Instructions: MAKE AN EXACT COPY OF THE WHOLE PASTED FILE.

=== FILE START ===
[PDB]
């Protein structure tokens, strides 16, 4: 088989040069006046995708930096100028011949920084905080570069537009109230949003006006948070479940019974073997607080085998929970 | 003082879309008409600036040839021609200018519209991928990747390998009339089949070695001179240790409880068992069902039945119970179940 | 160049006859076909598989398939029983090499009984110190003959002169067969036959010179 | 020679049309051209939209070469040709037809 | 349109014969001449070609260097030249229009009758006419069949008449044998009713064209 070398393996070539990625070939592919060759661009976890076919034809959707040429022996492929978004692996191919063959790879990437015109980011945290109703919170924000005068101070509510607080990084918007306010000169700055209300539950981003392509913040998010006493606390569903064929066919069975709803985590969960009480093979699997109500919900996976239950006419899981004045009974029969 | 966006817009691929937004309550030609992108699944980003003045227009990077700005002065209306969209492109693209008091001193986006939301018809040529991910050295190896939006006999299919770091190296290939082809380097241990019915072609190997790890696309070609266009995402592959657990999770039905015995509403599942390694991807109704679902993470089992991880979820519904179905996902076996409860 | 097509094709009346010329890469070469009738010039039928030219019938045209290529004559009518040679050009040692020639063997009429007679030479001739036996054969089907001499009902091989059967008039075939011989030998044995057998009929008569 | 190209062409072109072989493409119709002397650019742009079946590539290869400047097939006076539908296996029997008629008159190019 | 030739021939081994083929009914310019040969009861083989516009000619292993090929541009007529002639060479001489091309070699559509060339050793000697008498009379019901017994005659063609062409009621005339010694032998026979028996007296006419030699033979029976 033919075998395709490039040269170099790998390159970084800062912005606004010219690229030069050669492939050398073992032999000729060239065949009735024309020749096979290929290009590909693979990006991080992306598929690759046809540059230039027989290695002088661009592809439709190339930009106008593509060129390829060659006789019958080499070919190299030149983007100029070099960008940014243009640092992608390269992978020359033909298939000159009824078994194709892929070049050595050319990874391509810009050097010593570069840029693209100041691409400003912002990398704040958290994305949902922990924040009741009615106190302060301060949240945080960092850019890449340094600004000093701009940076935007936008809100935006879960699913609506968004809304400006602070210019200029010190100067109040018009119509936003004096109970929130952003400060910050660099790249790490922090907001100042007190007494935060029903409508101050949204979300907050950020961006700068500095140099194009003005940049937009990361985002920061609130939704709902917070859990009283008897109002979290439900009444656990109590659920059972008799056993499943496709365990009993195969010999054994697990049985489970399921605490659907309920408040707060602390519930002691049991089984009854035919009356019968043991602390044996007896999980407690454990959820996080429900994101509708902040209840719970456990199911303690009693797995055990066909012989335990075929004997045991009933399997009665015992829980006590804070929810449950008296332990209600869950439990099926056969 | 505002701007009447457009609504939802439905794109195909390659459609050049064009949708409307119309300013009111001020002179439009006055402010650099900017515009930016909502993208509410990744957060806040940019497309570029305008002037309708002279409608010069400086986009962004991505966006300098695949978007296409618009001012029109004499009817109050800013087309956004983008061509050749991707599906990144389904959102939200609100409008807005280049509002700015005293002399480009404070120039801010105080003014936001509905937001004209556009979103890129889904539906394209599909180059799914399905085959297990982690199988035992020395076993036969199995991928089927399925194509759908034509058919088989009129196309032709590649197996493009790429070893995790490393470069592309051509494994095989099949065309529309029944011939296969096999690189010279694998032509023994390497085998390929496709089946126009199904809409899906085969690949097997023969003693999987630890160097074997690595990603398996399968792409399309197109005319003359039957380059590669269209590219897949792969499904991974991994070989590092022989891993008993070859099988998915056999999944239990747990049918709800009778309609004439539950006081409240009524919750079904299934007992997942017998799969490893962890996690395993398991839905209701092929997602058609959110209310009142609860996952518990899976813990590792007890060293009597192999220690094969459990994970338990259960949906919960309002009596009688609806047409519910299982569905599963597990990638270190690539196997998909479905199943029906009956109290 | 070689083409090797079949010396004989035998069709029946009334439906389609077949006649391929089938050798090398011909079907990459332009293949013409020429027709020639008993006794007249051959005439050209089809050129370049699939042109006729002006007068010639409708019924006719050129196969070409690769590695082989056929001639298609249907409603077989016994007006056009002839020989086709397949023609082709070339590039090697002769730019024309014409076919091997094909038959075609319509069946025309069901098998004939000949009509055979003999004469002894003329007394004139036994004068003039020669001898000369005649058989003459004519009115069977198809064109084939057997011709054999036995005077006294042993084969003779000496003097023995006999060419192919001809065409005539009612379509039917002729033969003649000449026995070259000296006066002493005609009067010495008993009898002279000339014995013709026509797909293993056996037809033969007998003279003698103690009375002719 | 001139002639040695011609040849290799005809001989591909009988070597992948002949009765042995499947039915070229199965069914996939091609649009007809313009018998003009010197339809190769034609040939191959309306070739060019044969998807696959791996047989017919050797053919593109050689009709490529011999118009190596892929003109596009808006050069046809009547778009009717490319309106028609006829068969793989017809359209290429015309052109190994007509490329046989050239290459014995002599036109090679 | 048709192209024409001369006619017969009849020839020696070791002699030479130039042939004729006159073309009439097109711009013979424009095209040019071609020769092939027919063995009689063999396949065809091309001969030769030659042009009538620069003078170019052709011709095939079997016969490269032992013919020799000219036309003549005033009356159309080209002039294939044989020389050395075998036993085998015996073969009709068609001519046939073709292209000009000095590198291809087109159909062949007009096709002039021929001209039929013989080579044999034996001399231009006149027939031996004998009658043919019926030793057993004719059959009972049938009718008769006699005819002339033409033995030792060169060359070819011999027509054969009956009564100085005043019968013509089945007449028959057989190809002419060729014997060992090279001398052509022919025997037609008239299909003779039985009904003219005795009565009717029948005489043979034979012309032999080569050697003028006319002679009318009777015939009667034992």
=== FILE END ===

[PDB]
């Protein structure tokens, strides 16, 4: 088989040069006046995708930096100028011949920084905080570069537009109230949003006006948070479940019974073997607080085998929970 | 003082879309008409600036040839021609200018519209991928990747390998009339089949070695001179240790409880068992069902039945119970179940 | 160049006859076909598989398939029983090499009984110190003959002169067969036959010179 | 020679049309051209939209070469040709037809 | 349109014969001449070609260097030249229009009758006419069949008449044998009713064209 070398393996070539990625070939592919060759661009976890076919034809959707040429022996492929978004692996191919063959790879990437015109980011945290109703919170924000005068101070509510607080990084918007306010000169700055209300539950981003392509913040998010006493606390569903064929066919069975709803985590969960009480093979699997109500919900996976239950006419899981004045009974029969 | 966006817009691929937004309550030609992108699944980003003045227009990077700005002065209306969209492109693209008091001193986006939301018809040529991910050295190896939006006999299919770091190296290939082809380097241990019915072609190997790890696309070609266009995402592959657990999770039905015995509403599942390694991807109704679902993470089992991880979820519904179905996902076996409860 | 097509094709009346010329890469070469009738010039039928030219019938045209290529004559009518040679050009040692020639063997009429007679030479001739036996054969089907001499009902091989059967008039075939011989030998044995057998009929008569 | 190209062409072109072989493409119709002397650019742009079946590539290869400047097939006076539908296996029997008629008159190019 | 030739021939081994083929009914310019040969009861083989516009000619292993090929541009007529002639060479001489091309070699559509060339050793000697008498009379019901017994005659063609062409009621005339010694032998026979028996007296006419030699033979029976 033919075998395709490039040269170099790998390159970084800062912005606004010219690229030069050669492939050398073992032999000729060239065949009735024309020749096979290929290009590909693979990006991080992306598929690759046809540059230039027989290695002088661009592809439709190339930009106008593509060129390829060659006789019958080499070919190299030149983007100029070099960008940014243009640092992608390269992978020359033909298939000159009824078994194709892929070049050595050319990874391509810009050097010593570069840029693209100041691409400003912002990398704040958290994305949902922990924040009741009615106190302060301060949240945080960092850019890449340094600004000093701009940076935007936008809100935006879960699913609506968004809304400006602070210019200029010190100067109040018009119509936003004096109970929130952003400060910050660099790249790490922090907001100042007190007494935060029903409508101050949204979300907050950020961006700068500095140099194009003005940049937009990361985002920061609130939704709902917070859990009283008897109002979290439900009444656990109590659920059972008799056993499943496709365990009993195969010999054994697990049985489970399921605490659907309920408040707060602390519930002691049991089984009854035919009356019968043991602390044996007896999980407690454990959820996080429900994101509708902040209840719970456990199911303690009693797995055990066909012989335990075929004997045991009933399997009665015992829980006590804070929810449950008296332990209600869950439990099926056969 | 505002701007009447457009609504939802439905794109195909390659459609050049064009949708409307119309300013009111001020002179439009006055402010650099900017515009930016909502993208509410990744957060806040940019497309570029305008002037309708002279409608010069400086986009962004991505966006300098695949978007296409618009001012029109004499009817109050800013087309956004983008061509050749991707599906990144389904959102939200609100409008807005280049509002700015005293002399480009404070120039801010105080003014936001509905937001004209556009979103890129889904539906394209599909180059799914399905085959297990982690199988035992020395076993036969199995991928089927399925194509759908034509058919088989009129196309032709590649197996493009790429070893995790490393470069592309051509494994095989099949065309529309029944011939296969096999690189010279694998032509023994390497085998390929496709089946126009199904809409899906085969690949097997023969003693999987630890160097074997690595990603398996399968792409399309197109005319003359039957380059590669269209590219897949792969499904991974991994070989590092022989891993008993070859099988998915056999999944239990747990049918709800009778309609004439539950006081409240009524919750079904299934007992997942017998799969490893962890996690395993398991839905209701092929997602058609959110209310009142609860996952518990899976813990590792007890060293009597192999220690094969459990994970338990259960949906919960309002009596009688609806047409519910299982569905599963597990990638270190690539196997998909479905199943029906009956109290 | 070689083409090797079949010396004989035998069709029946009334439906389609077949006649391929089938050798090398011909079907990459332009293949013409020429027709020639008993006794007249051959005439050209089809050129370049699939042109006729002006007068010639409708019924006719050129196969070409690769590695082989056929001639298609249907409603077989016994007006056009002839020989086709397949023609082709070339590039090697002769730019024309014409076919091997094909038959075609319509069946025309069901098998004939000949009509055979003999004469002894003329007394004139036994004068003039020669001898000369005649058989003459004519009115069977198809064109084939057997011709054999036995005077006294042993084969003779000496003097023995006999060419192919001809065409005539009612379509039917002729033969003649000449026995070259000296006066002493005609009067010495008993009898002279000339014995013709026509797909293993056996037809033969007998003279003698103690009375002719 | 001139002639040695011609040849290799005809001989591909009988070597992948002949009765042995499947039915070229199965069914996939091609649009007809313009018998003009010197339809190769034609040939191959309306070739060019044969998807696959791996047989017919050797053919593109050689009709490529011999118009190596892929003109596009808006050069046809009547778009009717490319309106028609006829068969793989017809359209290429015309052109190994007509490329046989050239290459014995002599036109090679 | 048709192209024409001369006619017969009849020839020696070791002699030479130039042939004729006159073309009439097109711009013979424009095209040019071609020769092939027919063995009689063999396949065809091309001969030769030659042009009538620069003078170019052709011709095939079997016969490269032992013919020799000219036309003549005033009356159309080209002039294939044989020389050395075998036993085998015996073969009709068609001519046939073709292209000009000095590198291809087109159909062949007009096709002039021929001209039929013989080579044999034996001399231009006149027939031996004998009658043919019926030793057993004719059959009972049938009718008769006699005819002339033409033995030792060169060359070819011999027509054969009956009564100085005043019968013509089945007449028959057989190809002419060729014997060992090279001398052509022919025997037609008239299909003779039985009904003219005795009565009717029948005489043979034979012309032999080569050697003028006319002679009318009777015939009667034992």